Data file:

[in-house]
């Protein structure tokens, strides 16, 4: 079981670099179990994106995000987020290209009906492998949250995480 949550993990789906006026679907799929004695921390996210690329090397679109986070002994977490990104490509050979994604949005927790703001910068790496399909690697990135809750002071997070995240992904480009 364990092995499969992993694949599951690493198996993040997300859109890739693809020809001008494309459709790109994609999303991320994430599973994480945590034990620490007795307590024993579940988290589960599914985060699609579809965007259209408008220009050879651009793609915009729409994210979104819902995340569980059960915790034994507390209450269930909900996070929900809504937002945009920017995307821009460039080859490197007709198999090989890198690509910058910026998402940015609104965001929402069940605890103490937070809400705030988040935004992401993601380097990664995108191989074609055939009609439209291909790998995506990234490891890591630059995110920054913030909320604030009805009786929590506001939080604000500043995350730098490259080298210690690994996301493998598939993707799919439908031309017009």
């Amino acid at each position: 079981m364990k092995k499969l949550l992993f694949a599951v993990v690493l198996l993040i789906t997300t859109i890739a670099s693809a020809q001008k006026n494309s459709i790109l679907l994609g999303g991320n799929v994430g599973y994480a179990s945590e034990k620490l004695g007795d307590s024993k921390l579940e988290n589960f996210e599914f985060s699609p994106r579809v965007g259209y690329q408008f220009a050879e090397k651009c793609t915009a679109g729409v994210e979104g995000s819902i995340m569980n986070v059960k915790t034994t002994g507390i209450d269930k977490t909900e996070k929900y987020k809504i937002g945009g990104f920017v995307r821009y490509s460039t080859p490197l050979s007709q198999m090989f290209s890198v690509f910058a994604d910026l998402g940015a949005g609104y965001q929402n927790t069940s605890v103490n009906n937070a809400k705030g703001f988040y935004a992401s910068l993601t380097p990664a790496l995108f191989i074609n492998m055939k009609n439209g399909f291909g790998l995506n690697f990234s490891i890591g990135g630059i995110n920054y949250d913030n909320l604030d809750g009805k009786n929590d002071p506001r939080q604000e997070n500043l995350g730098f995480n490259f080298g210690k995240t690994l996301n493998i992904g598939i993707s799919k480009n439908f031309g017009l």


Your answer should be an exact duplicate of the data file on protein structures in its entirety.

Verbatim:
[in-house]
């Protein structure tokens, strides 16, 4: 079981670099179990994106995000987020290209009906492998949250995480 949550993990789906006026679907799929004695921390996210690329090397679109986070002994977490990104490509050979994604949005927790703001910068790496399909690697990135809750002071997070995240992904480009 364990092995499969992993694949599951690493198996993040997300859109890739693809020809001008494309459709790109994609999303991320994430599973994480945590034990620490007795307590024993579940988290589960599914985060699609579809965007259209408008220009050879651009793609915009729409994210979104819902995340569980059960915790034994507390209450269930909900996070929900809504937002945009920017995307821009460039080859490197007709198999090989890198690509910058910026998402940015609104965001929402069940605890103490937070809400705030988040935004992401993601380097990664995108191989074609055939009609439209291909790998995506990234490891890591630059995110920054913030909320604030009805009786929590506001939080604000500043995350730098490259080298210690690994996301493998598939993707799919439908031309017009």
């Amino acid at each position: 079981m364990k092995k499969l949550l992993f694949a599951v993990v690493l198996l993040i789906t997300t859109i890739a670099s693809a020809q001008k006026n494309s459709i790109l679907l994609g999303g991320n799929v994430g599973y994480a179990s945590e034990k620490l004695g007795d307590s024993k921390l579940e988290n589960f996210e599914f985060s699609p994106r579809v965007g259209y690329q408008f220009a050879e090397k651009c793609t915009a679109g729409v994210e979104g995000s819902i995340m569980n986070v059960k915790t034994t002994g507390i209450d269930k977490t909900e996070k929900y987020k809504i937002g945009g990104f920017v995307r821009y490509s460039t080859p490197l050979s007709q198999m090989f290209s890198v690509f910058a994604d910026l998402g940015a949005g609104y965001q929402n927790t069940s605890v103490n009906n937070a809400k705030g703001f988040y935004a992401s910068l993601t380097p990664a790496l995108f191989i074609n492998m055939k009609n439209g399909f291909g790998l995506n690697f990234s490891i890591g990135g630059i995110n920054y949250d913030n909320l604030d809750g009805k009786n929590d002071p506001r939080q604000e997070n500043l995350g730098f995480n490259f080298g210690k995240t690994l996301n493998i992904g598939i993707s799919k480009n439908f031309g017009l």